US 4065370 A
A method of insuring efficient triggering of a laser flashlamp by ion plag to the outer surface of the quartz envelope of the flashlamp and an elongated thin electrically conductive strip which consists of an underlying thin layer of silver coated with a thin layer of nickel.
1. A method of insuring triggering of a laser flashlamp by application of an electrical impulse to an elongated metal strip permanently affixed to the outer surface of the quartz envelope of said flashlamp, comprising the steps of forming said metal strip by masking said flashlamp envelope to leave exposed an elongated region of said envelope, ion plating onto said exposed region of said envelope a thing layer of silver, and ion plating onto said plated layer of silver a thin layer of nickel.
2. The method of claim 1 wherein each of said layers has a thickness of at least 5000 Angstrom units.
3. The method of claim 1 wherein said ion plating steps include evaporating said layer material in a partially evacuated enclosure, ionizing said evaporated material in an inert gas plasma created by high voltage discharge into said gas and accelerating said ionized material to said flashlamp by the high voltage created within said enclosure between said flashlamp and said enclosure.
The invention described herein may be manufactured, used and licensed by or for governmental purposes without payment to us of any royalties thereon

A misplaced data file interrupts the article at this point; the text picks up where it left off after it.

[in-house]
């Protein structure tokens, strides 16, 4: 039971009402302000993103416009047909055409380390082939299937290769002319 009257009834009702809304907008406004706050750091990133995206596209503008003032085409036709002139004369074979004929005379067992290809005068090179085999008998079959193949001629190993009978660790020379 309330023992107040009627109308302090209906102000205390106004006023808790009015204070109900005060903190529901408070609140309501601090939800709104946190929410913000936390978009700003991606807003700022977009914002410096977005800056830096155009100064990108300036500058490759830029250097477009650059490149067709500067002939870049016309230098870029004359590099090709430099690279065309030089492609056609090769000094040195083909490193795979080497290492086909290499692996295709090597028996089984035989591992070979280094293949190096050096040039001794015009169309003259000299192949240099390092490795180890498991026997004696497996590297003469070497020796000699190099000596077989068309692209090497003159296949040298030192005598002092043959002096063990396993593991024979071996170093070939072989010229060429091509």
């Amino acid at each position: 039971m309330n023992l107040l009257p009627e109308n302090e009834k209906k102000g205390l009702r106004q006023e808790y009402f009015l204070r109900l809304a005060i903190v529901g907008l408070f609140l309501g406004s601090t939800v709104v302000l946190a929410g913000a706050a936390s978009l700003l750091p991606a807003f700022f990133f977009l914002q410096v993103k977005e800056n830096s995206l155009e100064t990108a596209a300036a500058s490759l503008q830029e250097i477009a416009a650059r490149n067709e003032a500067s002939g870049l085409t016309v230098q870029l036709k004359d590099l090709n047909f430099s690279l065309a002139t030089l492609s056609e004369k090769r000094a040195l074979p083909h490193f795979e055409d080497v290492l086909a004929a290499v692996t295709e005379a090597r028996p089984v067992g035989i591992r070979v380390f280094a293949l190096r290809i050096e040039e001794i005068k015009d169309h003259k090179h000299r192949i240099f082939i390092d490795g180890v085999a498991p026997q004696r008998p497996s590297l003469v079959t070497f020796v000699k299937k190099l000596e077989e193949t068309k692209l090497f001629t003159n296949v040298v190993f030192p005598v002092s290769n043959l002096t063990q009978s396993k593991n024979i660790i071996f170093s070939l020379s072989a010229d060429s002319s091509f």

The invention is a continuation-in-part of copending application of Lowell Noble and James Gaspar, Ser. No. 633,058 entitled "Thin Metallic Strip for Flashlamp Starting," filed Nov. 18, 1975 now abandoned.
Prior attempts to trigger laser flashlamps have been accompanied by technical disadvantages; for example, if the flashlamp is wrapped with a trigger coil, an initially spiral or stepped arc is produced in the flashlamp with the plasma following the placement of the trigger coil around and along the flashlamp. Moreover, if the coil turns are too closely spaced, the luminous flux emanating from the flashlamp is interfered with. Moreover, if a linear strip is painted onto the flashlamp surface, the strip disintegrates after a very brief pulsing period.
In accordance with the invention, an efficient linear discharge is produced within the flashlamp by ion plating a thin linear strip of silver on the outer surface of the flashlamp, followed by ion plating a thin strip of nickel over the deposited thin elongated silver strip.
FIG. 1 is a view illustrating a flashlamp on which is deposited a composite strip serving as a trigger electrode by means shown in FIG. 4;
FIG. 2 is a view showing the manner in which the lamp is mounted for ion plating accomplished by the means shown in FIG. 4;
FIG. 3 is an enlarged view, in transverse cross section, of a portion of the composite strip electrode shown in FIG. 1; and
FIG. 4 is an illustration of equipment suitable for applying the composite layer to the flashlamp envelope.